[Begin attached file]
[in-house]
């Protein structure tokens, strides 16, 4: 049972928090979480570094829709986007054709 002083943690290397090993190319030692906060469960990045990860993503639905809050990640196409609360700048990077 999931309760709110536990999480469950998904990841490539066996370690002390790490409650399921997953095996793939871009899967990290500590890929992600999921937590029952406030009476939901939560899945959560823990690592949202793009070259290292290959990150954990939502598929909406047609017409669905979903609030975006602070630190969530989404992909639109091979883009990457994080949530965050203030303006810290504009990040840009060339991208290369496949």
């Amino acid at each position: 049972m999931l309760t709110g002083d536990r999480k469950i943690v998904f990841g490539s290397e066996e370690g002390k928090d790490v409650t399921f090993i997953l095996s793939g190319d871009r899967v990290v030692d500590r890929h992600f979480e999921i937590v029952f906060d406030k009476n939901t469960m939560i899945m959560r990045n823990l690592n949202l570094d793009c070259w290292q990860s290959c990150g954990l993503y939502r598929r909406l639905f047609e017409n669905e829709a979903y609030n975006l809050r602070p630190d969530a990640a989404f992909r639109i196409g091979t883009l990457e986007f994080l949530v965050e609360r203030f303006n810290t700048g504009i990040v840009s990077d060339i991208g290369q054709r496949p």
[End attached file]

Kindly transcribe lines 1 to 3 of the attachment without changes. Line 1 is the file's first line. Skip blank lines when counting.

[in-house]
């Protein structure tokens, strides 16, 4: 049972928090979480570094829709986007054709 002083943690290397090993190319030692906060469960990045990860993503639905809050990640196409609360700048990077 999931309760709110536990999480469950998904990841490539066996370690002390790490409650399921997953095996793939871009899967990290500590890929992600999921937590029952406030009476939901939560899945959560823990690592949202793009070259290292290959990150954990939502598929909406047609017409669905979903609030975006602070630190969530989404992909639109091979883009990457994080949530965050203030303006810290504009990040840009060339991208290369496949």
């Amino acid at each position: 049972m999931l309760t709110g002083d536990r999480k469950i943690v998904f990841g490539s290397e066996e370690g002390k928090d790490v409650t399921f090993i997953l095996s793939g190319d871009r899967v990290v030692d500590r890929h992600f979480e999921i937590v029952f906060d406030k009476n939901t469960m939560i899945m959560r990045n823990l690592n949202l570094d793009c070259w290292q990860s290959c990150g954990l993503y939502r598929r909406l639905f047609e017409n669905e829709a979903y609030n975006l809050r602070p630190d969530a990640a989404f992909r639109i196409g091979t883009l990457e986007f994080l949530v965050e609360r203030f303006n810290t700048g504009i990040v840009s990077d060339i991208g290369q054709r496949p």